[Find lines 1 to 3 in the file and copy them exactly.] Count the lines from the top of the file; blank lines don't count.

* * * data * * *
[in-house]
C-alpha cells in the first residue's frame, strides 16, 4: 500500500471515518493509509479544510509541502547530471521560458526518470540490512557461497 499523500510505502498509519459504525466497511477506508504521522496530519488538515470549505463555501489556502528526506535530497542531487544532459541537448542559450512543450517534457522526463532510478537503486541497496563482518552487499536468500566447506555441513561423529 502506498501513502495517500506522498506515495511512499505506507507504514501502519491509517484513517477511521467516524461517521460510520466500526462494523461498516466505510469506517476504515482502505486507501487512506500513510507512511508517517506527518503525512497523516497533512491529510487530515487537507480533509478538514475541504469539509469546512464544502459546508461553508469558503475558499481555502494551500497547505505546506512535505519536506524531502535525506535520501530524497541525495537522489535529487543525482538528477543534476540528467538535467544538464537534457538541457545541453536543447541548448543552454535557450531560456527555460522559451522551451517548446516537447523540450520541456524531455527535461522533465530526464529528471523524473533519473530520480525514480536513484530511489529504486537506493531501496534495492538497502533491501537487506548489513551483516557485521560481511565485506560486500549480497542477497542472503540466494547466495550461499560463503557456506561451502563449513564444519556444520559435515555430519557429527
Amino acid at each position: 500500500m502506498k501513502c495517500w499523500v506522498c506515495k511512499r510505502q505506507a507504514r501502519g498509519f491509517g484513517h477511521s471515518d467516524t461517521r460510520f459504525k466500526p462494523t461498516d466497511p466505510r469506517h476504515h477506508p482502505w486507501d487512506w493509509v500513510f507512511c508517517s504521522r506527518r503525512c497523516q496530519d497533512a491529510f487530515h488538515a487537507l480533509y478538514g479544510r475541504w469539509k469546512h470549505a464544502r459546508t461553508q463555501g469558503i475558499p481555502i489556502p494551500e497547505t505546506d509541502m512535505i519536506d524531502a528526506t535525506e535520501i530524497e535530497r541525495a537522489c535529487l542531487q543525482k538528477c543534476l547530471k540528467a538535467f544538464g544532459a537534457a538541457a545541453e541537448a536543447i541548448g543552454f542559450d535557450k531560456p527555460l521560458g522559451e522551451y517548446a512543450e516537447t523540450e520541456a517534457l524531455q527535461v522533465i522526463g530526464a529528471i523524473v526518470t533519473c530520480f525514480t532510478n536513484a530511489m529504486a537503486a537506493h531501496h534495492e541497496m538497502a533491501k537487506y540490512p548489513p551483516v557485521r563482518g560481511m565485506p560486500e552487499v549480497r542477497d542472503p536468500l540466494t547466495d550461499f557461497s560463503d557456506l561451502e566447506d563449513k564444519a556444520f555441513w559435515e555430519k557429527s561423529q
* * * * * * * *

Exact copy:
[in-house]
C-alpha cells in the first residue's frame, strides 16, 4: 500500500471515518493509509479544510509541502547530471521560458526518470540490512557461497 499523500510505502498509519459504525466497511477506508504521522496530519488538515470549505463555501489556502528526506535530497542531487544532459541537448542559450512543450517534457522526463532510478537503486541497496563482518552487499536468500566447506555441513561423529 502506498501513502495517500506522498506515495511512499505506507507504514501502519491509517484513517477511521467516524461517521460510520466500526462494523461498516466505510469506517476504515482502505486507501487512506500513510507512511508517517506527518503525512497523516497533512491529510487530515487537507480533509478538514475541504469539509469546512464544502459546508461553508469558503475558499481555502494551500497547505505546506512535505519536506524531502535525506535520501530524497541525495537522489535529487543525482538528477543534476540528467538535467544538464537534457538541457545541453536543447541548448543552454535557450531560456527555460522559451522551451517548446516537447523540450520541456524531455527535461522533465530526464529528471523524473533519473530520480525514480536513484530511489529504486537506493531501496534495492538497502533491501537487506548489513551483516557485521560481511565485506560486500549480497542477497542472503540466494547466495550461499560463503557456506561451502563449513564444519556444520559435515555430519557429527
Amino acid at each position: 500500500m502506498k501513502c495517500w499523500v506522498c506515495k511512499r510505502q505506507a507504514r501502519g498509519f491509517g484513517h477511521s471515518d467516524t461517521r460510520f459504525k466500526p462494523t461498516d466497511p466505510r469506517h476504515h477506508p482502505w486507501d487512506w493509509v500513510f507512511c508517517s504521522r506527518r503525512c497523516q496530519d497533512a491529510f487530515h488538515a487537507l480533509y478538514g479544510r475541504w469539509k469546512h470549505a464544502r459546508t461553508q463555501g469558503i475558499p481555502i489556502p494551500e497547505t505546506d509541502m512535505i519536506d524531502a528526506t535525506e535520501i530524497e535530497r541525495a537522489c535529487l542531487q543525482k538528477c543534476l547530471k540528467a538535467f544538464g544532459a537534457a538541457a545541453e541537448a536543447i541548448g543552454f542559450d535557450k531560456p527555460l521560458g522559451e522551451y517548446a512543450e516537447t523540450e520541456a517534457l524531455q527535461v522533465i522526463g530526464a529528471i523524473v526518470t533519473c530520480f525514480t532510478n536513484a530511489m529504486a537503486a537506493h531501496h534495492e541497496m538497502a533491501k537487506y540490512p548489513p551483516v557485521r563482518g560481511m565485506p560486500e552487499v549480497r542477497d542472503p536468500l540466494t547466495d550461499f557461497s560463503d557456506l561451502e566447506d563449513k564444519a556444520f555441513w559435515e555430519k557429527s561423529q